Hendersonville – Davis & Cawthorn Debates, Part 1
Congressional candidates Moe Davis and Madison Cawthorn sparred in recent debates, over insuring illegal immigrants and other health care and economic issues ahead of the election on Nov. 3.
Conservative Cawthorn and progressive Davis are the two main candidates in the 11th U.S. House District race.
The two differed sharply on such issues as the economy, health care, national debt, and the Green New Deal.
Sparks flew in their televised debate Sept. 30 over whether to insure immigrants who are illegally in this country, as a health care sub-issue.
Davis said he is for illegals getting medical insurance paid for. He said it will slow down the COVID-19 pandemic. He said in closing, “Health care — we gotta address that problem. And make sure that everybody has the opportunity — the availability — to get treatment. With clinics closing, it’s getting harder and harder not just to have access with insurance coverage, but the availability. We have to address that.”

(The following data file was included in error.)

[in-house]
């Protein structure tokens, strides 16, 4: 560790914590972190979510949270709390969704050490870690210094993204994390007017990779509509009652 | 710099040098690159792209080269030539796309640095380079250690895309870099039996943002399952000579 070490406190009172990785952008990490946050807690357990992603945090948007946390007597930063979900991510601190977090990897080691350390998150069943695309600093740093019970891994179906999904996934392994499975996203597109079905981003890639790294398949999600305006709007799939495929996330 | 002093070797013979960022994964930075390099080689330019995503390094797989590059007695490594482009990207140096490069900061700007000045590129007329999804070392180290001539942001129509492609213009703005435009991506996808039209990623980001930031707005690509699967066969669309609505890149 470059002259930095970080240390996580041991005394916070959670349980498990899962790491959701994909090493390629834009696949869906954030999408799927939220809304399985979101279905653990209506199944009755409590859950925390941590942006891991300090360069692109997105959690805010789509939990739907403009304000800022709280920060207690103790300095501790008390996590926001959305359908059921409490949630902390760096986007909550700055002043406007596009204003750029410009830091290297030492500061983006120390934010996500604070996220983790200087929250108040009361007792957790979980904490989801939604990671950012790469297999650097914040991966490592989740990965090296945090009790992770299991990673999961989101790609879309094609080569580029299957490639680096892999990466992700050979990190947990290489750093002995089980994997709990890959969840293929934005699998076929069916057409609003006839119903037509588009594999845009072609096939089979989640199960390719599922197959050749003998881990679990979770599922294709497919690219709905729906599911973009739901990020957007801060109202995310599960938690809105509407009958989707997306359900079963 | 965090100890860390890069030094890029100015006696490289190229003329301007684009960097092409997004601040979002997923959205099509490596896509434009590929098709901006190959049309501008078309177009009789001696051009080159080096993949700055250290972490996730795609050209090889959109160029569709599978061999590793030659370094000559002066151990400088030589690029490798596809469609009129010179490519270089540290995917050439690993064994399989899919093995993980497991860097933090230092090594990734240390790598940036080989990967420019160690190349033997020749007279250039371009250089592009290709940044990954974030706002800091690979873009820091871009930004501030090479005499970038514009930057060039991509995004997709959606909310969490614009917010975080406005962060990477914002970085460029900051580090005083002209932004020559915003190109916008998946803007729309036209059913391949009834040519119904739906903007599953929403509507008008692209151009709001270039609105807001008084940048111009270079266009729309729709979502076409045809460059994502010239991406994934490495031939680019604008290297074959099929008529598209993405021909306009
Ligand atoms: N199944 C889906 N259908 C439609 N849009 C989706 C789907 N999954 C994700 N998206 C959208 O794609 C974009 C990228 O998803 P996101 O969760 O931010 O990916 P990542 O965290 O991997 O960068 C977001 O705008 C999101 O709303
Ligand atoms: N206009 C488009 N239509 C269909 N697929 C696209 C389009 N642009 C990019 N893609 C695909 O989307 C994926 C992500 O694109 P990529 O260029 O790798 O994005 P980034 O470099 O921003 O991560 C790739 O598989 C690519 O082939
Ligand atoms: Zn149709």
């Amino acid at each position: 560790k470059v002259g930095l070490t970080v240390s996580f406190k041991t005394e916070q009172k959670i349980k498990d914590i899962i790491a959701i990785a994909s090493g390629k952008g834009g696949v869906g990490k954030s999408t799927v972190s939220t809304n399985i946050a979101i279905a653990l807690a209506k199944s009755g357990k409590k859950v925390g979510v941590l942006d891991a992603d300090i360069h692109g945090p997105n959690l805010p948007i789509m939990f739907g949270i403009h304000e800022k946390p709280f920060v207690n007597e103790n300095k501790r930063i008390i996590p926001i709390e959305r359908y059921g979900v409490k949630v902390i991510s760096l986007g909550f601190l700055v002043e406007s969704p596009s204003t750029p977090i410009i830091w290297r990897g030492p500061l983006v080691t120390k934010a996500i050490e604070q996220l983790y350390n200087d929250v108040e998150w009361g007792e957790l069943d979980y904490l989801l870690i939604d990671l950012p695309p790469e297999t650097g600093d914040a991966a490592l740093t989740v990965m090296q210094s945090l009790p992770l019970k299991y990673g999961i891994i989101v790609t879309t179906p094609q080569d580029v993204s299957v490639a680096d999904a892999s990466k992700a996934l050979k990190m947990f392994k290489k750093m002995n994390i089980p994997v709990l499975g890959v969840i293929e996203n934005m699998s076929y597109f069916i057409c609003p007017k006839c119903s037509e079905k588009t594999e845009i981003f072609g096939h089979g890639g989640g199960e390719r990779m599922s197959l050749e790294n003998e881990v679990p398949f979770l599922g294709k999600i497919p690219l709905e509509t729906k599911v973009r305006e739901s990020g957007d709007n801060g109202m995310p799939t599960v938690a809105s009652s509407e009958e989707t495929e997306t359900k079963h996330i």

Cawthorn sees a correlation. “We need to stop the hemorrhaging of our southern border and lock that down immediately. To ensure that new illegal immigrants can’t get here. And we need to change our immigration policy, to make it easier to become an American citizen legally. But all of the undocumented immigrants that are here right now — the illegal immigrants — I don’t believe they should be granted special access, to become citizens of our country. Now, sure I believe they are a backbone — especially for our farmers and a lot of our builders — they are a backbone of our economy. And so I do believe we cannot afford every single one of them. The people that were born here, there should be a pathway — not as a citizen — but so they are legally here. So they can gain health insurance. So that way, they can afford health care for themselves and for their family.
A fascinating turn in the segment on health care was when Davis acknowledged he has views more liberal than the 11th District as a whole on that issue, but vowed to support private insurance options to Medicare for all or some other federal comprehensive plan.